Special Report

Countries With the Fastest Growing and Shrinking Militaries

 The Countries With the Fastest Shrinking Militaries

Source: Thinkstock

15. Oman
> Military spending 1 yr. change: -9.6%
> 2016 military spending: $9.1 billion
> Region: Western Asia
> Population: 4.5 million

Oman is one of many oil-dependent countries to decrease its military budget in 2016 in the wake of falling oil prices around the globe. Petroleum profits account for roughly 20% of Oman’s GDP, far more than the 12.6% average for countries in the Middle East and North Africa, and many times greater than the 0.8% global average. Despite the decrease, Oman’s defense budget remains equal to 17% of its GDP, the largest share of any country worldwide.

Oman joined last year the Saudi-led coalition of Muslim countries to fight militant groups in the region. While this could increase demand for military spending, such increases in the future will be unlikely unless Oman’s oil industry recovers.

Source: Thinkstock

14. Angola
> Military spending 1 yr. change: -10%
> 2016 military spending: $2.8 billion
> Region: Sub-Saharan Africa
> Population: 25.0 million

Angola spent $2.8 billion on defense in 2016, 10% less than in 2015 and the same level as a decade earlier. Angola’s oil industry accounts for about 11% of the nation’s GDP, more than four times the 2.4% average for all sub-Saharan African nations. Like other oil-dependent economies in the region, Angola’s shrinking military spending is likely the result the recent plunge in global oil prices which remain at historic lows. The price of crude oil fell by roughly half from over $100 per barrel in early 2014 to just over $50 a barrel in 2017. Angola, which accounts for an estimated 15% of all defense spending in sub-Saharan Africa, contributed to the region’s 3.6% decline in military spending overall.

Source: Thinkstock

13. Mexico
> Military spending 1 yr. change: -11%
> 2016 military spending: $6.0 billion
> Region: Central America
> Population: 127.0 million

Mexico spent $6.0 billion on defense in 2016, an 11% decrease from the year before.
Mexico’s defense budget, which accounts for roughly 77% of total defense spending in Central America and the Caribbean, contributed to the region’s 9.1% decline in defense spending overall.

Mexico has actually increased its defens e budget in past years in an effort to combat violent drug cartels within the country. The country’s annual military spending declined last year for the first time since 2004. In light of low oil prices, high government debt, and substantial budget cuts proposed by the Mexican government, the country’s defense spending will likely continue to decrease in the coming years.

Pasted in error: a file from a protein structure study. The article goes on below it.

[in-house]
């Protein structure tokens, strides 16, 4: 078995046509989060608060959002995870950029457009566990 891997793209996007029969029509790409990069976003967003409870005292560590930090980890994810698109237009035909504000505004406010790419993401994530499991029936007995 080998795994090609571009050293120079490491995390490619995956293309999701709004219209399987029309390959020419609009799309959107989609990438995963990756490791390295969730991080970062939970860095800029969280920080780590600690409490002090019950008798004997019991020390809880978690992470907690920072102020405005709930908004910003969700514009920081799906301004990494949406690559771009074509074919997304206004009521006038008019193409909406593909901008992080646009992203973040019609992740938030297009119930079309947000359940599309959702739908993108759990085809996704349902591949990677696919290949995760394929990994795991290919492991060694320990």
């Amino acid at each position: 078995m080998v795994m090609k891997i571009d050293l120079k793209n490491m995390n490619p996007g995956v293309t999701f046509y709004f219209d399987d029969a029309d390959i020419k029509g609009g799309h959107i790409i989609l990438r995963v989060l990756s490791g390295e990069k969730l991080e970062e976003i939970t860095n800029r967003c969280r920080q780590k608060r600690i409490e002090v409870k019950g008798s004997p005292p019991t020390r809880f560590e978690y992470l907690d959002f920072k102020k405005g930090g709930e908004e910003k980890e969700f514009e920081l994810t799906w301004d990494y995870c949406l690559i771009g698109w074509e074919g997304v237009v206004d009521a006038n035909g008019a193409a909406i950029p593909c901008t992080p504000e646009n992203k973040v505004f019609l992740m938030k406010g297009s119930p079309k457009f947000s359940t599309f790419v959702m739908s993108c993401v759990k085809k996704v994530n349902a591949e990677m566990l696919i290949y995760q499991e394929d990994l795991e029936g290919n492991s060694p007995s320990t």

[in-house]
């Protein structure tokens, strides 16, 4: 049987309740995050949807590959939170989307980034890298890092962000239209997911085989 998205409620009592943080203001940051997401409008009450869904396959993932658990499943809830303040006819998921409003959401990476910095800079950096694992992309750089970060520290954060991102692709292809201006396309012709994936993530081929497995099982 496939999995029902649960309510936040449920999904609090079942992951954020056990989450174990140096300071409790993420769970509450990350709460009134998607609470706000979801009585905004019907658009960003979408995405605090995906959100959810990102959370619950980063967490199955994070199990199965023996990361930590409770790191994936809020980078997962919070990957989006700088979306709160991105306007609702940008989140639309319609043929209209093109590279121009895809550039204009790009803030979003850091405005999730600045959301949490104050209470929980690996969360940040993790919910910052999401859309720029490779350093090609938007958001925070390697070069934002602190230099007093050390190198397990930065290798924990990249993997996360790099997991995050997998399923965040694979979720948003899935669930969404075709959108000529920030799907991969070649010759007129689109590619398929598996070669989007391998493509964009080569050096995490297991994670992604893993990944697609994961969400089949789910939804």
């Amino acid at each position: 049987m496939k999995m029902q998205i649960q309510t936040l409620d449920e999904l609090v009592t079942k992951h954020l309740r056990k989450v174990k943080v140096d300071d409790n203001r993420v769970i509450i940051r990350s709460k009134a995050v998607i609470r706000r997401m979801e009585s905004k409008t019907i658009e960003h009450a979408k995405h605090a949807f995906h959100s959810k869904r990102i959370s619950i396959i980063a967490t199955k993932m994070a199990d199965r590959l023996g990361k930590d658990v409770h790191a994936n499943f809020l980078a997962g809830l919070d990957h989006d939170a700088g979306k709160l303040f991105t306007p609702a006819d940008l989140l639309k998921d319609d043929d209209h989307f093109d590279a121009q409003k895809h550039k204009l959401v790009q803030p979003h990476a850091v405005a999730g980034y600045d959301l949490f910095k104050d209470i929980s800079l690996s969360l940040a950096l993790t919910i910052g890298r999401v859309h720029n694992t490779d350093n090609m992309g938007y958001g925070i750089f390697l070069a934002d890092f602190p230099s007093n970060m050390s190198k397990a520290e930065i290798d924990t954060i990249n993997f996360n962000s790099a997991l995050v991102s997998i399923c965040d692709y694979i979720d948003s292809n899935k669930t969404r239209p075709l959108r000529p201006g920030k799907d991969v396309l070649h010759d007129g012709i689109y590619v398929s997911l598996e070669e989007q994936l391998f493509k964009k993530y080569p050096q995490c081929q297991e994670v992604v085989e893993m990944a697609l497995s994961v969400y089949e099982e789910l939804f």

Source: Thinkstock

12. Ecuador
> Military spending 1 yr. change: -13%
> 2016 military spending: $2.2 billion
> Region: South America
> Population: 16.1 million

Ecuador is one of many countries with non-diversified, oil-dependent economies that have reduced military spending in the wake of falling petroleum prices. Ecuador joined OPEC in 1973 and remains one of the top oil-exporters in South America. The country’s crude oil production in 2016 was 543,100 barrels per day.

Ecuador dedicated $2.2 billion to defense in 2016, a 13% decrease from the year prior. Ecuador accounts for roughly 4% of all military spending among South American countries, and it contributed to the region’s 9.6% decline in defense spending.

Source: Thinkstock

11. Guinea
> Military spending 1 yr. change: -19%
> 2016 military spending: $162.0 million
> Region: Sub-Saharan Africa
> Population: 12.6 million

Unlike nearly all of the countries with the fastest shrinking defense spending, Guinea is not a major oil exporter, and its finances have not been hurt directly by the global collapse in crude oil prices. Still, Guinea 2016 military expenditure of $162 million was down by 19% from 2015. Guinea’s decreased military spending is in line with the 3.6% average decline in military spending across all countries in sub-Saharan Africa. According to the World Bank, Guinea’s economy is currently recovering from several economic shocks, including the aftermath of Ebola, which circulated in southeastern Guinea in 2014.